(1) The Government has no intention of legalising cannabis and regulating its control. In response to the Home Affairs Committee report on The Government's Drugs Policy: Is It Working? in 2002, it stated that "We do not accept that legalisation and regulation is now, or will be in the future, an acceptable response to the presence of drugs" and that includes cannabis. Supply and possession of the drug are and will remain illegal.
(2) The Government considers that cannabis is a controlled, illicit drug for good reasons. It has a number of acute and chronic health effects and prolonged use can induce dependence. Most cannabis is smoked and smoking, in any form, is dangerous. Even the occasional use of cannabis can pose significant dangers for people with mental health problems, such as schizophrenia, and particular efforts need to be made to encourage abstinence in such individuals.
(3) Legalising cannabis would run counter to this country's international obligations as a signatory to the relevant United Nations Conventions on drugs and there is no prospect of unilateral action.
(4) Legalisation would also run counter to the Government's health and education messages. The message to all - and to young people in particular - is that all controlled drugs, including cannabis, are harmful and no one should take them. To legalise the possession of cannabis for personal consumption would send the wrong message to the majority of young people who do not take drugs on a regular basis, if at all, with the potential risk of increased drug use and abuse.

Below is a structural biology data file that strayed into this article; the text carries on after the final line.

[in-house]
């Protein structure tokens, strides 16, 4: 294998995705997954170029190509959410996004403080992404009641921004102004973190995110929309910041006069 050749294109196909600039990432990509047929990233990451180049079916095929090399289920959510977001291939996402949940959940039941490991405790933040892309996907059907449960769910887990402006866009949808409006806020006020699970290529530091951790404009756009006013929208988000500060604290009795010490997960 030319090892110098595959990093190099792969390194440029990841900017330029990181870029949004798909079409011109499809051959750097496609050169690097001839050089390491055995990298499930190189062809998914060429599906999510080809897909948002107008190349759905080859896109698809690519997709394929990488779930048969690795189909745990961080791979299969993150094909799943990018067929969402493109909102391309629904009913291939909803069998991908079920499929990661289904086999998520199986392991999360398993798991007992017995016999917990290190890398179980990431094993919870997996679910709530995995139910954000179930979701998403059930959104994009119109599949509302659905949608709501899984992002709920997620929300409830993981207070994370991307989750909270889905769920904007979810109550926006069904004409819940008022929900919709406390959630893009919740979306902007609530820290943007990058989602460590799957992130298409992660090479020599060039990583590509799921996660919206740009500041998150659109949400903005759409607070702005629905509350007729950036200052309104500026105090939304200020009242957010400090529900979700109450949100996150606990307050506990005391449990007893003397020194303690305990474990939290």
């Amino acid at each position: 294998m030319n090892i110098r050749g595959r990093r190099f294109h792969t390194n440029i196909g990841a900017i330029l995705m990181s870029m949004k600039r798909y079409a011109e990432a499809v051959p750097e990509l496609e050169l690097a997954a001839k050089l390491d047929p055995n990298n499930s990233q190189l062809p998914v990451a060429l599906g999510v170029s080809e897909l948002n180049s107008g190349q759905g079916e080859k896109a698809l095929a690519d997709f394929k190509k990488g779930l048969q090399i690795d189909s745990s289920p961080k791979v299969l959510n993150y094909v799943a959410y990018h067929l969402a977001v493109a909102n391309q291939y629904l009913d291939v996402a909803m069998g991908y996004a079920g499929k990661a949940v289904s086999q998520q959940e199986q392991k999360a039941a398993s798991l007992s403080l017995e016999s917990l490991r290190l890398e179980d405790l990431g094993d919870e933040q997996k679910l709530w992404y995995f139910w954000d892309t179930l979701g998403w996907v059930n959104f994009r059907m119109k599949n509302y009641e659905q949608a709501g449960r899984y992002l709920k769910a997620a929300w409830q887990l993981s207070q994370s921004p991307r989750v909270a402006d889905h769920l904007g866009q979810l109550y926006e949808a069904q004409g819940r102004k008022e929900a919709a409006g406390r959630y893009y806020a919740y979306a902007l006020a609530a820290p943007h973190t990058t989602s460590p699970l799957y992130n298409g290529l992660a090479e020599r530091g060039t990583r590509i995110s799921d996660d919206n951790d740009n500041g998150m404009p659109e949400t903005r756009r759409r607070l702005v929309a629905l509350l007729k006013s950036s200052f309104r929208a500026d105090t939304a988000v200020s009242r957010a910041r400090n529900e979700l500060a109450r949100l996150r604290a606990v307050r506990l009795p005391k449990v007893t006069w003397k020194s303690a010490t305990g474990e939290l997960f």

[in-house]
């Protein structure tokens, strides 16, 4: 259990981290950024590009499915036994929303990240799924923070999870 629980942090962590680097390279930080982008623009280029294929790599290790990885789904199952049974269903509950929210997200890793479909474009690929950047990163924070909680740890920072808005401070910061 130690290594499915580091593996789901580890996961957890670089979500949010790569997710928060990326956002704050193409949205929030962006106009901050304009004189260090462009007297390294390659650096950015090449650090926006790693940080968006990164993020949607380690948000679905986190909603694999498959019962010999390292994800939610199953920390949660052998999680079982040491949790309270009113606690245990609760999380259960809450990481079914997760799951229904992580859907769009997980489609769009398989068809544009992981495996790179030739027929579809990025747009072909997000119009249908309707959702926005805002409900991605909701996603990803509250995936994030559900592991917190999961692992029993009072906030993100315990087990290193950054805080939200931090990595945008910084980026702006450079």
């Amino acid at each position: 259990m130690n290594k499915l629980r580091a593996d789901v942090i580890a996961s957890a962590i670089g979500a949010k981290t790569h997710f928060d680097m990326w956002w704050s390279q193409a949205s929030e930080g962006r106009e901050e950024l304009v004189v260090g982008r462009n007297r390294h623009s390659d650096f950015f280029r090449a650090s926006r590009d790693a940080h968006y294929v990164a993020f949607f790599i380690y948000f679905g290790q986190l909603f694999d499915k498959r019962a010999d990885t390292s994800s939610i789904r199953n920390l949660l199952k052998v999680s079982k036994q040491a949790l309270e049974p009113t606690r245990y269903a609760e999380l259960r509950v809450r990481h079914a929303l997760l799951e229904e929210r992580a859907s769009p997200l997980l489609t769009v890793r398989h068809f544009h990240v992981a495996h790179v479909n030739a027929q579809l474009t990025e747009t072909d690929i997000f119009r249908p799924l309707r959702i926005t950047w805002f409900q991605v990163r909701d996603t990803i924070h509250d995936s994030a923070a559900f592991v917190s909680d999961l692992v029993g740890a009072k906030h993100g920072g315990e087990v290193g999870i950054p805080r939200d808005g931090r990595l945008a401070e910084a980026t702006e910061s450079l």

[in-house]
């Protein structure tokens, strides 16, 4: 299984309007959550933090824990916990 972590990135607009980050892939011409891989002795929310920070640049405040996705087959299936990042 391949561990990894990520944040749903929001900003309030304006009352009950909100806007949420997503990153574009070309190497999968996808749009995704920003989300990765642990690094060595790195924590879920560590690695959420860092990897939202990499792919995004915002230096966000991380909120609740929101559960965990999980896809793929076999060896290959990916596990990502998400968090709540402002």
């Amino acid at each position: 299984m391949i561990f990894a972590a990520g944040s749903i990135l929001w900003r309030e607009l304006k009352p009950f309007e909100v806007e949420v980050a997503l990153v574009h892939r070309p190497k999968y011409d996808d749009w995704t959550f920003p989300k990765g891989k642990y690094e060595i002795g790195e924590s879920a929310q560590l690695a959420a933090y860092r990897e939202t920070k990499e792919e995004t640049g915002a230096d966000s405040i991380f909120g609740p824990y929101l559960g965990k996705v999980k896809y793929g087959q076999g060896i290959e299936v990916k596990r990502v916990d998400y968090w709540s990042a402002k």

(5) The Government's objective is to reduce the use of all illegal drugs - including cannabis - substantially, not to encourage increased consumption due to more ready access to increased supply. While our drugs laws cannot be expected to eliminate drug use, there is no doubt that they do help to limit use and deter experimentation.
(6) The Prime Minister announced on 18 July that, as part of the consultation to review its drug strategy, the Government will also consider whether it is now right that cannabis should be moved from Class C back to Class B under the Misuse of Drugs Act 1971.
(7) There is real public concern about the potential mental health effects of cannabis use and, in particular, the use and availability of increased strengths of the drug, commonly known as skunk. In these circumstances, the Government is considering whether it is necessary to toughen the penalties relating to cannabis possession to complement its education and treatment programmes.
(8) The Home Secretary has therefore asked the Advisory Council on the Misuse of Drugs, which advises the Government on drug issues, to again assess the medical and social scientific basis of the classification of cannabis. This review will take into account the fact that there are stronger forms of cannabis that may cause more harm.
(9) The Government will consider carefully the Advisory Council's findings, expected next spring, before making a final decision that will be consistent with its aim of reducing the harm caused by drugs and ensuring that people - and especially young people - are well aware of all the risks.